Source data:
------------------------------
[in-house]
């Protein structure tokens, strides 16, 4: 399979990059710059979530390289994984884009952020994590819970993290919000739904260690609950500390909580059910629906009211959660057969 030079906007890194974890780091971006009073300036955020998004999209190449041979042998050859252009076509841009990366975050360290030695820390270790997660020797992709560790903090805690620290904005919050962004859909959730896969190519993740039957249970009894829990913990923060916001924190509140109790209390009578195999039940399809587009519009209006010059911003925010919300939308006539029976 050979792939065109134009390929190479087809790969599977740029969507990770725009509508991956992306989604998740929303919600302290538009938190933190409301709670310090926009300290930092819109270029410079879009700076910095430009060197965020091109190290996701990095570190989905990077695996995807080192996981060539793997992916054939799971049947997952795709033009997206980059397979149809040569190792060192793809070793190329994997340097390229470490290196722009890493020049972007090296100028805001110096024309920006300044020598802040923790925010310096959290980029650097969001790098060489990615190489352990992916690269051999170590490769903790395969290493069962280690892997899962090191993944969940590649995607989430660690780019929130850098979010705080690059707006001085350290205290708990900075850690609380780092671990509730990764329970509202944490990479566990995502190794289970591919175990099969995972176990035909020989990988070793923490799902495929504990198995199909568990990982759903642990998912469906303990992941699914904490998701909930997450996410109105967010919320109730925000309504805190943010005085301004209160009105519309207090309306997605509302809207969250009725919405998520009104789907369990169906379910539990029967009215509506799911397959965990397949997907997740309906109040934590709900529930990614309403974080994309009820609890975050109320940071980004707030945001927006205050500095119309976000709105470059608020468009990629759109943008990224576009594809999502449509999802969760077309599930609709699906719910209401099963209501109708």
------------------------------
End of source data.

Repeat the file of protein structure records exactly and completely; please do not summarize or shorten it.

[in-house]
């Protein structure tokens, strides 16, 4: 399979990059710059979530390289994984884009952020994590819970993290919000739904260690609950500390909580059910629906009211959660057969 030079906007890194974890780091971006009073300036955020998004999209190449041979042998050859252009076509841009990366975050360290030695820390270790997660020797992709560790903090805690620290904005919050962004859909959730896969190519993740039957249970009894829990913990923060916001924190509140109790209390009578195999039940399809587009519009209006010059911003925010919300939308006539029976 050979792939065109134009390929190479087809790969599977740029969507990770725009509508991956992306989604998740929303919600302290538009938190933190409301709670310090926009300290930092819109270029410079879009700076910095430009060197965020091109190290996701990095570190989905990077695996995807080192996981060539793997992916054939799971049947997952795709033009997206980059397979149809040569190792060192793809070793190329994997340097390229470490290196722009890493020049972007090296100028805001110096024309920006300044020598802040923790925010310096959290980029650097969001790098060489990615190489352990992916690269051999170590490769903790395969290493069962280690892997899962090191993944969940590649995607989430660690780019929130850098979010705080690059707006001085350290205290708990900075850690609380780092671990509730990764329970509202944490990479566990995502190794289970591919175990099969995972176990035909020989990988070793923490799902495929504990198995199909568990990982759903642990998912469906303990992941699914904490998701909930997450996410109105967010919320109730925000309504805190943010005085301004209160009105519309207090309306997605509302809207969250009725919405998520009104789907369990169906379910539990029967009215509506799911397959965990397949997907997740309906109040934590709900529930990614309403974080994309009820609890975050109320940071980004707030945001927006205050500095119309976000709105470059608020468009990629759109943008990224576009594809999502449509999802969760077309599930609709699906719910209401099963209501109708």